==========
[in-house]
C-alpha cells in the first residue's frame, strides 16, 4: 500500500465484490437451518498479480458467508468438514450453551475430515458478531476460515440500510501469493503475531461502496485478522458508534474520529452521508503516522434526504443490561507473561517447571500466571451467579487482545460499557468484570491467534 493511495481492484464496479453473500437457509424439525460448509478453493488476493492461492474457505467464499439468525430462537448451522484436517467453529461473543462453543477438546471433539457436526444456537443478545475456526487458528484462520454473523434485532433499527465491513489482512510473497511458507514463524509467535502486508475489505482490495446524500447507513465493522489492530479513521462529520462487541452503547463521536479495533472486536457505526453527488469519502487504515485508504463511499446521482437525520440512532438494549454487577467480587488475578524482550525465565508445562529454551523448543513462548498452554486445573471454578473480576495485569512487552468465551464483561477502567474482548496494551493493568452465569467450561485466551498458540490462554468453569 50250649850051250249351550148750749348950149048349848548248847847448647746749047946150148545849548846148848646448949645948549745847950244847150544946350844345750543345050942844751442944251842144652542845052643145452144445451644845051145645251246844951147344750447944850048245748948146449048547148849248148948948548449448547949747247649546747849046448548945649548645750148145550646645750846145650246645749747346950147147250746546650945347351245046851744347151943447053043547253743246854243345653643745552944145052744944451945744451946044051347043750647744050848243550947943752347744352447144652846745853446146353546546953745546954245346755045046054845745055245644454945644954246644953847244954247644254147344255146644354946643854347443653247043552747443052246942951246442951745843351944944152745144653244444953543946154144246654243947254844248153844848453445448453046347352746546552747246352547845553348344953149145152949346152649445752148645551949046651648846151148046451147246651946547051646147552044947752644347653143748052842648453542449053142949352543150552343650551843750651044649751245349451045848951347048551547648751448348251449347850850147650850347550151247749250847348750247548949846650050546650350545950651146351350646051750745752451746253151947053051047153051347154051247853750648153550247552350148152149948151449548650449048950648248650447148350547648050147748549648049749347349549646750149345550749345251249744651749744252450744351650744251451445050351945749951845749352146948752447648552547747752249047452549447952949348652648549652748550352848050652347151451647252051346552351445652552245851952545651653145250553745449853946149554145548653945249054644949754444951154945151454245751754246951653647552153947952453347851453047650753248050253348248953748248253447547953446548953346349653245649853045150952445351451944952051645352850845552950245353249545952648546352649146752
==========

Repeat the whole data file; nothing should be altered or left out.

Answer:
[in-house]
C-alpha cells in the first residue's frame, strides 16, 4: 500500500465484490437451518498479480458467508468438514450453551475430515458478531476460515440500510501469493503475531461502496485478522458508534474520529452521508503516522434526504443490561507473561517447571500466571451467579487482545460499557468484570491467534 493511495481492484464496479453473500437457509424439525460448509478453493488476493492461492474457505467464499439468525430462537448451522484436517467453529461473543462453543477438546471433539457436526444456537443478545475456526487458528484462520454473523434485532433499527465491513489482512510473497511458507514463524509467535502486508475489505482490495446524500447507513465493522489492530479513521462529520462487541452503547463521536479495533472486536457505526453527488469519502487504515485508504463511499446521482437525520440512532438494549454487577467480587488475578524482550525465565508445562529454551523448543513462548498452554486445573471454578473480576495485569512487552468465551464483561477502567474482548496494551493493568452465569467450561485466551498458540490462554468453569 50250649850051250249351550148750749348950149048349848548248847847448647746749047946150148545849548846148848646448949645948549745847950244847150544946350844345750543345050942844751442944251842144652542845052643145452144445451644845051145645251246844951147344750447944850048245748948146449048547148849248148948948548449448547949747247649546747849046448548945649548645750148145550646645750846145650246645749747346950147147250746546650945347351245046851744347151943447053043547253743246854243345653643745552944145052744944451945744451946044051347043750647744050848243550947943752347744352447144652846745853446146353546546953745546954245346755045046054845745055245644454945644954246644953847244954247644254147344255146644354946643854347443653247043552747443052246942951246442951745843351944944152745144653244444953543946154144246654243947254844248153844848453445448453046347352746546552747246352547845553348344953149145152949346152649445752148645551949046651648846151148046451147246651946547051646147552044947752644347653143748052842648453542449053142949352543150552343650551843750651044649751245349451045848951347048551547648751448348251449347850850147650850347550151247749250847348750247548949846650050546650350545950651146351350646051750745752451746253151947053051047153051347154051247853750648153550247552350148152149948151449548650449048950648248650447148350547648050147748549648049749347349549646750149345550749345251249744651749744252450744351650744251451445050351945749951845749352146948752447648552547747752249047452549447952949348652648549652748550352848050652347151451647252051346552351445652552245851952545651653145250553745449853946149554145548653945249054644949754444951154945151454245751754246951653647552153947952453347851453047650753248050253348248953748248253447547953446548953346349653245649853045150952445351451944952051645352850845552950245353249545952648546352649146752